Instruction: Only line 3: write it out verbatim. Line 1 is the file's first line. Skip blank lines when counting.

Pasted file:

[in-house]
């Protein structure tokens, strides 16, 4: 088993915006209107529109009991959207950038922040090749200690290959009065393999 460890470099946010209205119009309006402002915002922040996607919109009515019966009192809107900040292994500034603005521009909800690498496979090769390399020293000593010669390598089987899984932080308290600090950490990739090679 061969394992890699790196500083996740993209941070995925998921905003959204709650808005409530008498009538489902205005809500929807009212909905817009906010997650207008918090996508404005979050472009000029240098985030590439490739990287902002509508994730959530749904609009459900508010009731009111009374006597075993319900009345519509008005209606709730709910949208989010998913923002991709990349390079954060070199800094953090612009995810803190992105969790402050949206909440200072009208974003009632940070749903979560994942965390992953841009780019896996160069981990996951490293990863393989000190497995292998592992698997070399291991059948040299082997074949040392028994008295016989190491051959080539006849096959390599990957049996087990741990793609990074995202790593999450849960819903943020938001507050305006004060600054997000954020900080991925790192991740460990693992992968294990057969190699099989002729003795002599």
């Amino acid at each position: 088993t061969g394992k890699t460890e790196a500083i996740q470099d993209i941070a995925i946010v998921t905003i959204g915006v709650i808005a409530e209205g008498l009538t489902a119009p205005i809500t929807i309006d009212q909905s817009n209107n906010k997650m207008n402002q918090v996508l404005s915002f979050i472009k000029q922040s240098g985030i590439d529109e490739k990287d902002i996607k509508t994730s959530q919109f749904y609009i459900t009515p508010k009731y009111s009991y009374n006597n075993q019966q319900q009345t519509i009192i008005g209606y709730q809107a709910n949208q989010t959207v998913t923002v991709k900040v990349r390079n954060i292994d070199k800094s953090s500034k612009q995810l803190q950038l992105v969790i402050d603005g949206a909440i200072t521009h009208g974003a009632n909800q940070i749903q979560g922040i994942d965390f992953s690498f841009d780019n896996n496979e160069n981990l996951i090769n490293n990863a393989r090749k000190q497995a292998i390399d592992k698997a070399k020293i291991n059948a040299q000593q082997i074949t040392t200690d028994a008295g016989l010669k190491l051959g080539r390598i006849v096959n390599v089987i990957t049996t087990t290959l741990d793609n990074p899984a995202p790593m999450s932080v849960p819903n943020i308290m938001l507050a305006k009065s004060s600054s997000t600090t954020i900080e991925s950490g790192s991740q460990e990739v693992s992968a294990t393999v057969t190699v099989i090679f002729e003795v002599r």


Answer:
């Amino acid at each position: 088993t061969g394992k890699t460890e790196a500083i996740q470099d993209i941070a995925i946010v998921t905003i959204g915006v709650i808005a409530e209205g008498l009538t489902a119009p205005i809500t929807i309006d009212q909905s817009n209107n906010k997650m207008n402002q918090v996508l404005s915002f979050i472009k000029q922040s240098g985030i590439d529109e490739k990287d902002i996607k509508t994730s959530q919109f749904y609009i459900t009515p508010k009731y009111s009991y009374n006597n075993q019966q319900q009345t519509i009192i008005g209606y709730q809107a709910n949208q989010t959207v998913t923002v991709k900040v990349r390079n954060i292994d070199k800094s953090s500034k612009q995810l803190q950038l992105v969790i402050d603005g949206a909440i200072t521009h009208g974003a009632n909800q940070i749903q979560g922040i994942d965390f992953s690498f841009d780019n896996n496979e160069n981990l996951i090769n490293n990863a393989r090749k000190q497995a292998i390399d592992k698997a070399k020293i291991n059948a040299q000593q082997i074949t040392t200690d028994a008295g016989l010669k190491l051959g080539r390598i006849v096959n390599v089987i990957t049996t087990t290959l741990d793609n990074p899984a995202p790593m999450s932080v849960p819903n943020i308290m938001l507050a305006k009065s004060s600054s997000t600090t954020i900080e991925s950490g790192s991740q460990e990739v693992s992968a294990t393999v057969t190699v099989i090679f002729e003795v002599r």